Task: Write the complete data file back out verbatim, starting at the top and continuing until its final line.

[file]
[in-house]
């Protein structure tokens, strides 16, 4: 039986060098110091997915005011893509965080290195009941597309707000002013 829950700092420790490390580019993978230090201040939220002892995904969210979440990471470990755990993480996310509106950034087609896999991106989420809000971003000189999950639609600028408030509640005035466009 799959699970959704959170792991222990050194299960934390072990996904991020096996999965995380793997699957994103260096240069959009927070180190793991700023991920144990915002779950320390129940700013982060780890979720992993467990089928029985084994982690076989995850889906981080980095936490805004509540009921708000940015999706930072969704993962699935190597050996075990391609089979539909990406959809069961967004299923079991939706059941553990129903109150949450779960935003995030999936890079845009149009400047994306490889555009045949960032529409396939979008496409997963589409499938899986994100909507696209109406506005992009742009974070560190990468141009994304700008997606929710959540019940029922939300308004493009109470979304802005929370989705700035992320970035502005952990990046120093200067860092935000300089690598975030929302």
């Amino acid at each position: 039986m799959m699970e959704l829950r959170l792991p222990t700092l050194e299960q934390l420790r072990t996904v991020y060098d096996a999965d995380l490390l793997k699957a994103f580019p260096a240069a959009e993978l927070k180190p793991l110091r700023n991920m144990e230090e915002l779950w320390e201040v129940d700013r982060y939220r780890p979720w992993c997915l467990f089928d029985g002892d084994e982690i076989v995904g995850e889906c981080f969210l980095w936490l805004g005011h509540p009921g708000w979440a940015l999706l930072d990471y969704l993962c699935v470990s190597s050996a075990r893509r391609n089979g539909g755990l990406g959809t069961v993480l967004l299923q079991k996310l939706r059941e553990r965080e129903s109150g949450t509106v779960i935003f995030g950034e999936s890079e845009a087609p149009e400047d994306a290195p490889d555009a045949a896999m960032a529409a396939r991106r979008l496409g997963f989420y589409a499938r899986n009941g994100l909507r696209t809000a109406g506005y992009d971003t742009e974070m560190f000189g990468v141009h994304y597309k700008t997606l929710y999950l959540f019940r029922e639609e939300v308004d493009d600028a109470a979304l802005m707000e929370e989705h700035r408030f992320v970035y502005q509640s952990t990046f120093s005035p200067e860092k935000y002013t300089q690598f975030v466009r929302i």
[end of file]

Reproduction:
[in-house]
């Protein structure tokens, strides 16, 4: 039986060098110091997915005011893509965080290195009941597309707000002013 829950700092420790490390580019993978230090201040939220002892995904969210979440990471470990755990993480996310509106950034087609896999991106989420809000971003000189999950639609600028408030509640005035466009 799959699970959704959170792991222990050194299960934390072990996904991020096996999965995380793997699957994103260096240069959009927070180190793991700023991920144990915002779950320390129940700013982060780890979720992993467990089928029985084994982690076989995850889906981080980095936490805004509540009921708000940015999706930072969704993962699935190597050996075990391609089979539909990406959809069961967004299923079991939706059941553990129903109150949450779960935003995030999936890079845009149009400047994306490889555009045949960032529409396939979008496409997963589409499938899986994100909507696209109406506005992009742009974070560190990468141009994304700008997606929710959540019940029922939300308004493009109470979304802005929370989705700035992320970035502005952990990046120093200067860092935000300089690598975030929302």
């Amino acid at each position: 039986m799959m699970e959704l829950r959170l792991p222990t700092l050194e299960q934390l420790r072990t996904v991020y060098d096996a999965d995380l490390l793997k699957a994103f580019p260096a240069a959009e993978l927070k180190p793991l110091r700023n991920m144990e230090e915002l779950w320390e201040v129940d700013r982060y939220r780890p979720w992993c997915l467990f089928d029985g002892d084994e982690i076989v995904g995850e889906c981080f969210l980095w936490l805004g005011h509540p009921g708000w979440a940015l999706l930072d990471y969704l993962c699935v470990s190597s050996a075990r893509r391609n089979g539909g755990l990406g959809t069961v993480l967004l299923q079991k996310l939706r059941e553990r965080e129903s109150g949450t509106v779960i935003f995030g950034e999936s890079e845009a087609p149009e400047d994306a290195p490889d555009a045949a896999m960032a529409a396939r991106r979008l496409g997963f989420y589409a499938r899986n009941g994100l909507r696209t809000a109406g506005y992009d971003t742009e974070m560190f000189g990468v141009h994304y597309k700008t997606l929710y999950l959540f019940r029922e639609e939300v308004d493009d600028a109470a979304l802005m707000e929370e989705h700035r408030f992320v970035y502005q509640s952990t990046f120093s005035p200067e860092k935000y002013t300089q690598f975030v466009r929302i």